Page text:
Tom, a 26-year-old runner, came in to the office today complaining of constant pain in the right ankle. While running his usual route, he accidentally stepped on a branch lying in his path, twisting his ankle inward. He denies hearing a “pop.” He was able to walk, or limp, the remaining ¼ mile back to his home, where he immediately elevated and iced the ankle for 30 minutes. He took two acetaminophen 325 mg, showered and dressed for work, and drove to his place of employment. He continued to experience significant pain in the ankle, worse when walking. His foot became swollen. Since his job in a sporting goods store requires that he be on his feet most of the day, he was unable to continue his normal workday, and made a same-day appointment to be seen. He has no chronic diseases, takes no medication, and denies recent use of NSAIDs, as aspirin and ibuprofen cause him to have gastritis. He sprained the ankle last year, but was able to manage that injury at home.
A 26-year-old, otherwise healthy male presents limping into the examination room, holding his right shoe in his hand. He grimaces with partial weight-bearing of the affected foot. He has local ecchymosis and 1+ edema over the anterolateral ligaments of the right ankle. Capillary refill, pulses, and sensation of the foot and toes are intact. There is no lateral or anterior instability of the joint or tendons. X-ray of the ankle and foot are negative for fracture or dislocation. He has a grade I lateral ankle sprain.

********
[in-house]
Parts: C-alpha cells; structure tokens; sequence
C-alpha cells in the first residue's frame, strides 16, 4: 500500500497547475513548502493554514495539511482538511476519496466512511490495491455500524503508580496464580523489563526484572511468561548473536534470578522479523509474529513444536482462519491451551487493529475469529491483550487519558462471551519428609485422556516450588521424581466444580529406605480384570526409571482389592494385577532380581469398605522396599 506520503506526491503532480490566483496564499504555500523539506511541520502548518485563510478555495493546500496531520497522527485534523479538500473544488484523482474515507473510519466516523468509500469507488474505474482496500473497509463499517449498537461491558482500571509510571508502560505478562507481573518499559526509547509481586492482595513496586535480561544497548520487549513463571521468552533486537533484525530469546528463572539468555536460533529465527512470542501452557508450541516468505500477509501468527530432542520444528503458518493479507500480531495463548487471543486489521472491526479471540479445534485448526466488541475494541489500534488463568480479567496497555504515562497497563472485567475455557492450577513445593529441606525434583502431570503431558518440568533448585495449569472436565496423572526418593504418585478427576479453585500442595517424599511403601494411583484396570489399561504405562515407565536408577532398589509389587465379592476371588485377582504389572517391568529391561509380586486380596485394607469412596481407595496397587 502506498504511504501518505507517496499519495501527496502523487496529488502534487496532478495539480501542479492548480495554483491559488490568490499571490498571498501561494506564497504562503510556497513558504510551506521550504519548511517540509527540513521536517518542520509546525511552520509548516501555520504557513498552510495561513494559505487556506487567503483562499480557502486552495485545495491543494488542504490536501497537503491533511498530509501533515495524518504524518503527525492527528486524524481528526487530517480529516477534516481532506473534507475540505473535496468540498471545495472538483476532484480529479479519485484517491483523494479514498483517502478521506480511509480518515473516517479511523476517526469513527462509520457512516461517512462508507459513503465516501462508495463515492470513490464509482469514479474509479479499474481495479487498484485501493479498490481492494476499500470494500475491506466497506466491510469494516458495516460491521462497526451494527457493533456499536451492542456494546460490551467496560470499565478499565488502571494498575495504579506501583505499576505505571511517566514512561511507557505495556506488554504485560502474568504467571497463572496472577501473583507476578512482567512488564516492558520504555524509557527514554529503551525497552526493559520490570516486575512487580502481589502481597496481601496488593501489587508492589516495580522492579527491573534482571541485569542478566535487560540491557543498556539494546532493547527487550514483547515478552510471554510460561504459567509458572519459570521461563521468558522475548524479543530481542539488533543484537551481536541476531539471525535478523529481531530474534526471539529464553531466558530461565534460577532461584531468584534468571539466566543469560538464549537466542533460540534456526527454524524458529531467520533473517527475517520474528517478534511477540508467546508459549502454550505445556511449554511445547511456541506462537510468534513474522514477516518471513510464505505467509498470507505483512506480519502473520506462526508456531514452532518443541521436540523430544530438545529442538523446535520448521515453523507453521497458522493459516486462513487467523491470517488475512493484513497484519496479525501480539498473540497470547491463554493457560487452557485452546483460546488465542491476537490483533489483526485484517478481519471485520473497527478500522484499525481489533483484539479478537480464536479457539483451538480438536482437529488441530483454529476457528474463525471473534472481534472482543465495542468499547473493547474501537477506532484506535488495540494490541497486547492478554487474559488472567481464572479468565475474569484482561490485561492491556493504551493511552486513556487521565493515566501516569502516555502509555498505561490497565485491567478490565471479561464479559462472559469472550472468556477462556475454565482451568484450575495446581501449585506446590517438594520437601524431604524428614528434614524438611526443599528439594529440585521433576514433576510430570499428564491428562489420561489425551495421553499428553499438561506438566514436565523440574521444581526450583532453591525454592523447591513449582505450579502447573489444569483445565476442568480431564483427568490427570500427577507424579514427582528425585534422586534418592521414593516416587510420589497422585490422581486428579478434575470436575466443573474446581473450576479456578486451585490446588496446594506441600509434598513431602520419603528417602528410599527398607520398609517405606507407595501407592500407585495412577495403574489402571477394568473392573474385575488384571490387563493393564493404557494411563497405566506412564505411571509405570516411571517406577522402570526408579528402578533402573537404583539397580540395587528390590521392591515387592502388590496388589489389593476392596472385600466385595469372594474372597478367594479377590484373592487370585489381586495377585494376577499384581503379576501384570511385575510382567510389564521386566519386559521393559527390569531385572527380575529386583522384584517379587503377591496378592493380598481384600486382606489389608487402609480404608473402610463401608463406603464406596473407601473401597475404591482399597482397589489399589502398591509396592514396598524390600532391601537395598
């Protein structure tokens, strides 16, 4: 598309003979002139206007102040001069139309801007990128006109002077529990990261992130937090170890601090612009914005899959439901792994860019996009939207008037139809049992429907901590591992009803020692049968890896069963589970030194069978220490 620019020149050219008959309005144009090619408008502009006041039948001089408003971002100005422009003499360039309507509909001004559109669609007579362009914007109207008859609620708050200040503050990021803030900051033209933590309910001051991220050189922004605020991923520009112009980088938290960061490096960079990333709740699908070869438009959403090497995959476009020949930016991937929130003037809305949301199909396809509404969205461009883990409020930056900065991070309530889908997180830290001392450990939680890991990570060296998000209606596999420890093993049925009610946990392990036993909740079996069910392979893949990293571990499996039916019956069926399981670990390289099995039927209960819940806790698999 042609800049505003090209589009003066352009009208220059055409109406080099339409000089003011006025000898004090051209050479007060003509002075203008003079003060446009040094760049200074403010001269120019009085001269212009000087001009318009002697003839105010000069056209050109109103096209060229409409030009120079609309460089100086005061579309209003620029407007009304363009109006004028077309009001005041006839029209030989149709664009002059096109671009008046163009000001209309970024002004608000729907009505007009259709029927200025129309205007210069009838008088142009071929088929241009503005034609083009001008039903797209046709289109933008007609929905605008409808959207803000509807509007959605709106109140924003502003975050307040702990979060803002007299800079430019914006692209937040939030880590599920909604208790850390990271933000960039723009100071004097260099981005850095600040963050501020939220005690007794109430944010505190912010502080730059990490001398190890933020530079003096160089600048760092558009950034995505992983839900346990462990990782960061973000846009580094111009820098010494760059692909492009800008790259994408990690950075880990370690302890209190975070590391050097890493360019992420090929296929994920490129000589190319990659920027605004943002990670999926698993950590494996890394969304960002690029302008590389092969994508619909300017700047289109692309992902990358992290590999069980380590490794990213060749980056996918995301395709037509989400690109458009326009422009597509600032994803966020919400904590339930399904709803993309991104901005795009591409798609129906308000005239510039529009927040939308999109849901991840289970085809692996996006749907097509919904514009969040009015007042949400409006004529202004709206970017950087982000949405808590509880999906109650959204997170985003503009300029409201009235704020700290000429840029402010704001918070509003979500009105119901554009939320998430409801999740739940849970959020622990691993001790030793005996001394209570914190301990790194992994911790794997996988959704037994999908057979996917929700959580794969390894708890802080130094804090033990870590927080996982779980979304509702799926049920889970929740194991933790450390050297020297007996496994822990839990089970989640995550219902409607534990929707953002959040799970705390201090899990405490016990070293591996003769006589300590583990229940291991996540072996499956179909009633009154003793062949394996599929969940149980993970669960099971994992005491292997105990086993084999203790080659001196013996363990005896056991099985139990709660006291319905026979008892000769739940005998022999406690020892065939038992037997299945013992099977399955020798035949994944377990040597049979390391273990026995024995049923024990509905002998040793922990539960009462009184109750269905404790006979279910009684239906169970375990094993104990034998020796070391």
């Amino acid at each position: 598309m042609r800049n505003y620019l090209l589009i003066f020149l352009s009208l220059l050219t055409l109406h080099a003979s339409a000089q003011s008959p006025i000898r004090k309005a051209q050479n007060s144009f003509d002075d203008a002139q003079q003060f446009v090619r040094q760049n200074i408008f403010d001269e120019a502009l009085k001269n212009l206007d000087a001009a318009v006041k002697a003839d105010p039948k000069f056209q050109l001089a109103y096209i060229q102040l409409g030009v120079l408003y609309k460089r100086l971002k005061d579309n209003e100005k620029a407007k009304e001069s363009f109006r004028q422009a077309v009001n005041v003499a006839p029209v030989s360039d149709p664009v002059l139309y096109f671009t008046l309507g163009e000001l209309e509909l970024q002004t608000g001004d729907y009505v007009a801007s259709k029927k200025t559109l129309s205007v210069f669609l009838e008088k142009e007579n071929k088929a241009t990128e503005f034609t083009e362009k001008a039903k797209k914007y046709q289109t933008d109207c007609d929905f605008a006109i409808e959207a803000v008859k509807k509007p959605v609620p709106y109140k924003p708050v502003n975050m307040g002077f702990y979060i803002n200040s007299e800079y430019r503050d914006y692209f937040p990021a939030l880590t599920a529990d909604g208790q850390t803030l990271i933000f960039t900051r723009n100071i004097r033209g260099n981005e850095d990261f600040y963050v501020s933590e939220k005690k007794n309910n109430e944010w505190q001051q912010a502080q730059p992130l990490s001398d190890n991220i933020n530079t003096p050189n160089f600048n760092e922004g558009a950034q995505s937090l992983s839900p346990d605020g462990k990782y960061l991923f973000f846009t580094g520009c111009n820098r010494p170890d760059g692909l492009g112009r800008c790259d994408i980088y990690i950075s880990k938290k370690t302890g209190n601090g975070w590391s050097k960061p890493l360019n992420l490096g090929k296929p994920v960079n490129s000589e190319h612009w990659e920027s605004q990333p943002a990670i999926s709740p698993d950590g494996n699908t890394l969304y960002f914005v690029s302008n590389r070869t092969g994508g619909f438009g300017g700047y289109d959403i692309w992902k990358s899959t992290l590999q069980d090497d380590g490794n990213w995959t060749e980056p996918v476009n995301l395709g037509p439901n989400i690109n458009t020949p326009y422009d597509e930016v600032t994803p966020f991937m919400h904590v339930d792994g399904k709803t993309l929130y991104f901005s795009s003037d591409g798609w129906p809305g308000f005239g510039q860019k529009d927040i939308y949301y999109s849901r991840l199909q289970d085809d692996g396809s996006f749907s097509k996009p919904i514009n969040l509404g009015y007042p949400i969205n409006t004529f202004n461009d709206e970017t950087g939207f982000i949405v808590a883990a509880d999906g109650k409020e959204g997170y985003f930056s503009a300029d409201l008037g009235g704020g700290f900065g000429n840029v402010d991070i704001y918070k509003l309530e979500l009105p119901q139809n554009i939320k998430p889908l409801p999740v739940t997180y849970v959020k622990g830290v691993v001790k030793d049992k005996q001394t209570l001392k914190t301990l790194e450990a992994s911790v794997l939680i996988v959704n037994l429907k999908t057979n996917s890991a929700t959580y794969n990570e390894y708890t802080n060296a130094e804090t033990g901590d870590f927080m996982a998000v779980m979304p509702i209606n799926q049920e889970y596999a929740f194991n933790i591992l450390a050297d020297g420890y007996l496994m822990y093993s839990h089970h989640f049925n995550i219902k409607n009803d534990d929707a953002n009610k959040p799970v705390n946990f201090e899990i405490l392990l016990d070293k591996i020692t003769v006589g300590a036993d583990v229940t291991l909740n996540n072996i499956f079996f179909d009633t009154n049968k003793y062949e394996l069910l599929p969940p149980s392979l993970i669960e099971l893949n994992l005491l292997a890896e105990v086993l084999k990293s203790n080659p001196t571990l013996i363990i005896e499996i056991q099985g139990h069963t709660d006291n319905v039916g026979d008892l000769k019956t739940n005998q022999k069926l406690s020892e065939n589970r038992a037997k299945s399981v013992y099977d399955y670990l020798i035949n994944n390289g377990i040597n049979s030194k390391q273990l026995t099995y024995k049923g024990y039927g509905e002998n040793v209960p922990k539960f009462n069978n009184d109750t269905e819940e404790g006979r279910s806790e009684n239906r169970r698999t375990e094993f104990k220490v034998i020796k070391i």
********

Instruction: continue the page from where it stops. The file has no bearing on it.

What pain relieving medications would you prescribe? Defend your choice.
How would your prescribe them?
What side effects should you educate the patient about?
Does the age of the patient influence what your choice?
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